Department of Biomedicine, Health, Aarhus University

Research field

Immunology, autoimmunity

Contact info

Phone: 22141703

Research leader

Søren E. Degn

PhD, Assistant Professor, born 1981

Project title

Defining the earliest events in development of autoimmune diseases

What is your project about?

The main function of our immune system is to fight infections and thereby maintain our health. Paradoxically, under certain conditions, it may react against our own tissues and initiate an attack on our body. This is the background for a diverse array of autoimmune diseases, which include Type I Diabetes, rheumatoid arthritis, psoriasis and lupus.The processes that drive autoimmune reactions remain poorly understood. In this project, we will investigate a novel hypothesis whereby so-called B cells, which normally make protective antibodies, may erroneously present molecular constituents of our own tissues and elicit untoward immune reactions against these.

How did you become interested in your particular field of research?

Early on in my studies, I became deeply fascinated by the intricate way our immune system integrates with practically every physiological process in our body. I expanded into this field during a research stay at University of Toronto, and during my PhD in Immunology at Aarhus University I spent a year at the Immune Disease Institute, Harvard Medical School. This fueled a shift in focus towards understanding what goes wrong when we develop autoimmune diseases - a question I have pursued since, during my postdoctoral fellowship at Boston Children's Hospital and in my own research group in Aarhus.

What are the scientific challenges and perspectives in your project?

The immune system is a double-edged sword that the body wields to fight infections and eliminate cancerous cells, but which may also cause allergies, autoimmune diseases and rejection of transplanted organs. Thus, an increased understanding of the balance between beneficial and untoward immune reactions may be key to solving the central medical challenges that our society faces. By combining molecular techniques, mouse models and analyses of genetic data from patients, we hope to be able to accelerate our understanding of the specific immunological processes that initiate adverse immune reactions in people.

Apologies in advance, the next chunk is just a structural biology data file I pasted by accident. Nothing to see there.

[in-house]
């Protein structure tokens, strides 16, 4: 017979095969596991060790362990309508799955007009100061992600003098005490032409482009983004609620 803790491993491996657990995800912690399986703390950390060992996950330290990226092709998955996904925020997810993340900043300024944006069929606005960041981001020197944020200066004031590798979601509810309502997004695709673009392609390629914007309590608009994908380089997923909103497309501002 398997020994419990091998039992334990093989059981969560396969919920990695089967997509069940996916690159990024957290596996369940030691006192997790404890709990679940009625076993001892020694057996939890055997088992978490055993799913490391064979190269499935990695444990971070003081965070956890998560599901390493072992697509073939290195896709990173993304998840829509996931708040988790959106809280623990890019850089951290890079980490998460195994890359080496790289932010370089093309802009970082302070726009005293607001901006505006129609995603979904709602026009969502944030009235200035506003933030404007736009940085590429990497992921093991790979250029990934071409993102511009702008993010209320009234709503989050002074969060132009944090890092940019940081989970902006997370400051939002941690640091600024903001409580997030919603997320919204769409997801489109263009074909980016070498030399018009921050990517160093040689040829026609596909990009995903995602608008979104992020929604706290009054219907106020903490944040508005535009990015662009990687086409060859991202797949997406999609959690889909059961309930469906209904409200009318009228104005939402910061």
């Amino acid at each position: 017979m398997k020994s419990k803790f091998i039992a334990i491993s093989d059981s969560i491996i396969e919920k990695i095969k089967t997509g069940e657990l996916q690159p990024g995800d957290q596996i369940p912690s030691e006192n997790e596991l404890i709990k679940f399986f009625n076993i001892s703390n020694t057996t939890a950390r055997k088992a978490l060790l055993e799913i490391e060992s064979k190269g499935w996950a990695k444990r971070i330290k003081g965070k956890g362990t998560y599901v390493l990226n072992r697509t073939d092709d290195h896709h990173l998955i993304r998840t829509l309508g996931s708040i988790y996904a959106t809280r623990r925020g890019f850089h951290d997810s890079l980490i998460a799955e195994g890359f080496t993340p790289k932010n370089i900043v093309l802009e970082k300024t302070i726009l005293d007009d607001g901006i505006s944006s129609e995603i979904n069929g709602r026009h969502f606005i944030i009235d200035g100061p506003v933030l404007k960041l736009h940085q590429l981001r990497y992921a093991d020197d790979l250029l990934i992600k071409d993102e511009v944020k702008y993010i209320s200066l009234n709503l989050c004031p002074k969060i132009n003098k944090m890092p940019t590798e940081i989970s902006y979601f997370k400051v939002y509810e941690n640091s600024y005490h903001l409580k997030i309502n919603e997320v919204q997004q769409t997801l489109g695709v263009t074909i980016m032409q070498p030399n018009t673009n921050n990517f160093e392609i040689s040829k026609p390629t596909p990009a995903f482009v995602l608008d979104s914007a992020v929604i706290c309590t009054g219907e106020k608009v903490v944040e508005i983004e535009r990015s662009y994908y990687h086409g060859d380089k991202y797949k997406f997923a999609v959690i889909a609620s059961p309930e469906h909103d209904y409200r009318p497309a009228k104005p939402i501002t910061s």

What is your estimate of the impact, which your project may have to society in the long term?

The incidence of autoimmune diseases has increased dramatically in recent years and an estimated 300,000 Danes suffer from some form of autoimmune disease. This encompasses more than 80 diverse diagnoses, which for the most part are individually rare and are therefore often forgotten in the public debate about health-related issues. This project will contribute new knowledge about what happens when the immune system adversely reacts against our own body. An increased understanding of the biological processes that influence the risk of developing autoimmune disease may eventually contribute to improve the prevention and treatment options.

Which impact do you expect the Sapere Aude programme will have on your career as a researcher?

I am extremely grateful for the recognition of being selected for the Sapere Aude programme, and it is a huge motivation to continue to contribute to solving the Gordic knot that autoimmune diseases represent. The enormous prestige associated with the Sapere Aude programme in the scientific community will increase the visibility of my research significantly and further strengthen our interdisciplinary collaborations, both nationally and internationally. This project opens up entirely novel research avenues and ensures that we will be able to continue to be at the forefront of the field internationally.

Background and personal life

My research is my great passion and it takes up a lot of my time. I also contribute to the scientific community as board member and secretary in the Danish Immunology Society, as council member in the Scandinavian Society for Immunology, and as member of the steering committee and representative for Denmark in the European B Cell Network. My spare time is spent with my wife Maria, who comes from Canada and is a medical doctor, and our wonderful children Isabelle and Pascal. On a ‘running basis’ I try to stay in shape along the beaches and forests of Marselis and Risskov.

City of your current residence


High school

Viborg Katedralskole